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Sparta, a small city in the rugged mountains of southern Greece, fielded the most feared military in the ancient world. Spartan soldiers, hardened by grueling training that began at birth, never lost a battle in the bloody conflicts that raged almost constantly between the small city-states of ancient Greece. To build this remarkable army, elders in Sparta tested every newborn for weakness and deformities. Babies deemed unlikely to become strong soldiers were tossed into a gorge. For those that passed the test, training was cruel and relentless. The Greek historian and essayist Plutarch wrote that for many of the Spartan soldiers marching to battle was a relief: “For the Spartans, actual war was a holiday compared to their tough training.”

The rivalry between militaristic Sparta and its neighbor Athens dominated the history of ancient Greece. Athens, the birthplace of democracy, was a far less rigid society. Unlike Sparta, where there was little time for culture, Athens was home to some of the most extraordinary accomplishments of philosophy, art, and science in human history. The playwrights Aeschylus, Aristophanes, Euripides, and Sophocles, as well as philosophers Aristotle, Plato, and Socrates were born in Athens during the city’s golden age in the fifth century BC.

While Athens and Sparta temporarily joined forces to defeat two attempted Persian invasions, they spent much of the classical period competing for the leadership of the Hellenic world. When the cities fought, as they did repeatedly between about 550 and 350 BC, it was a clash of civilizations in the fullest sense. While Sparta’s famed soldiers held the advantage on land, Athens made up the difference with its sea power. The rivalry came to an abrupt end when Philip of Macedonia invaded from the north. The Greek city-states were swallowed up into the empire that Philip and his son, Alexander the Great, extended over much of Greece and Asia.

Additional Facts
1. Sparta was the capital of the Greek region of Laconia. The word laconic in modern English is derived from the taciturn attitude of hardened Spartan soldiers.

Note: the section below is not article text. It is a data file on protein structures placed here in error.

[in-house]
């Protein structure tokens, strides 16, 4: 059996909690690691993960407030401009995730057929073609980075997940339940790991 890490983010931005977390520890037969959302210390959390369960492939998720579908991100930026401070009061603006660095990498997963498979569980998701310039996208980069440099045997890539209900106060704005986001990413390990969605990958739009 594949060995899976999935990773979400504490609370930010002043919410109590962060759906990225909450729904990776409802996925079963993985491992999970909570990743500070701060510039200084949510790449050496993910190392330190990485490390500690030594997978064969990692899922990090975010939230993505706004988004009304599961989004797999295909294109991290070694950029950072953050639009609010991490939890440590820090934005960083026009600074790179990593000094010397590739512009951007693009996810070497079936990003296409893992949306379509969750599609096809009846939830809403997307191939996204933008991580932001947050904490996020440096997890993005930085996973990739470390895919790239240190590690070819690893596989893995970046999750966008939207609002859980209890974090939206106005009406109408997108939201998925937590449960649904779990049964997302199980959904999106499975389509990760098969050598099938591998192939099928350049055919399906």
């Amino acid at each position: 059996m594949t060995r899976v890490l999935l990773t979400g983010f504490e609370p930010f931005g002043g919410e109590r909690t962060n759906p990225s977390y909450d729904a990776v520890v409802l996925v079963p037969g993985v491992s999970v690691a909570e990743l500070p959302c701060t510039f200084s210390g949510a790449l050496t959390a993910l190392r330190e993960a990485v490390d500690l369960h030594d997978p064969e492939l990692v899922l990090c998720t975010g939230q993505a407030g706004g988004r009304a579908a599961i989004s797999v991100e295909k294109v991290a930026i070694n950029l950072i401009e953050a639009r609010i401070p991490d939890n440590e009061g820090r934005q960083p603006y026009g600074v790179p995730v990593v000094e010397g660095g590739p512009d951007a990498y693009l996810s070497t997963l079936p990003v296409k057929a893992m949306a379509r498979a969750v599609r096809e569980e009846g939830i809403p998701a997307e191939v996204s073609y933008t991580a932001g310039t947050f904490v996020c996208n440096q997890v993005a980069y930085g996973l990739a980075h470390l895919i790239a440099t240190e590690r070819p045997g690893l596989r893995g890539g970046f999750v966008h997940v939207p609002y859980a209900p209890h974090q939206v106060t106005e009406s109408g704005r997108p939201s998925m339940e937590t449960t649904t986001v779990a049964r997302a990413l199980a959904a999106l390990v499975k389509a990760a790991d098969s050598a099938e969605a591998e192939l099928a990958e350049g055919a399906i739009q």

2. To prove their toughness, Spartan boys competed to see how much whipping they could endure.

3. Many of the buildings on the Acropolis in Athens, including the famous Parthenon, were constructed during the city’s golden age in the fifth century BC.

Proud Greeks > Did You Know? October 9, 2006

Posted by grhomeboy in Greek Diaspora.
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Tarpon Springs is home to one of the largest Greek-American communities in the United States.

· The first Greek to move to Tarpon Springs was John Cocoris, who arrived in the early 1900s.

· Cocoris’ daughter was the first Greek child to be born in Tarpon Springs in 1906.

· Cocoris introduced sponge diving to Tarpon Springs in 1905 and recruited Greek sponge divers from the Dodecanese Islands, particularly Kalymnos.

· In 2002, the mayor of Kalymnos was in Tarpon Springs to sign a Sister Cities proclamation between his island and Tarpon Springs, which has a large Kalymnian population.

Compiled by News Researcher Barbara Buttleman

SOURCES: www.ahepafamily.org; www.floridahistory.org and St. Petersburg Times

Greek presence in Daytona nurtures more of the same

DAYTONA BEACH > When most people think of Volusia County, they probably conjure up images of tattooed bikers, lightning fast race car drivers and bikini-clad Spring Breakers. Odds are they’re not envisioning the Greeks who have been drawn to this area since the 1700s.

But those who know their Florida history can tell you that some of the first European settlers along the Volusia County coastline hailed from Greece and its 1,500 islands.

They can also tell you the Daytona Beach area continues to be a draw for Greeks who are enticed by plenty of sun, sultry temperatures, an ocean full of seafood, and a solid Greek Orthodox Church community.

Those are some of the main reasons Elaine and Jim Pitenis decided to call Daytona Beach home seven years ago. By 1999, Jim had retired as an executive in the graphic arts industry and Elaine had wrapped up a career as a microbiologist, including a stint at Harvard.

Without money and jobs as a consideration, the couple could choose virtually any location on the planet. This is the place that felt right. Jim said he and Elaine, both of whom are 100 percent Greek, settled on Daytona Beach for the same reasons Greeks have over the centuries.

“The sun and sea has been in their blood for 2,500 years,” said Jim, who has paintings of Greek islands throughout his home. “They were always looking for a place that looked like home.”

The Pitenis family also had a few reasons unique to them. The couple and their four children, who range in age from 10 to 16, are avid golfers who hit the links every day possible. Getting in 18 holes was a lot tougher, and more expensive, when they lived in Boston and Toronto.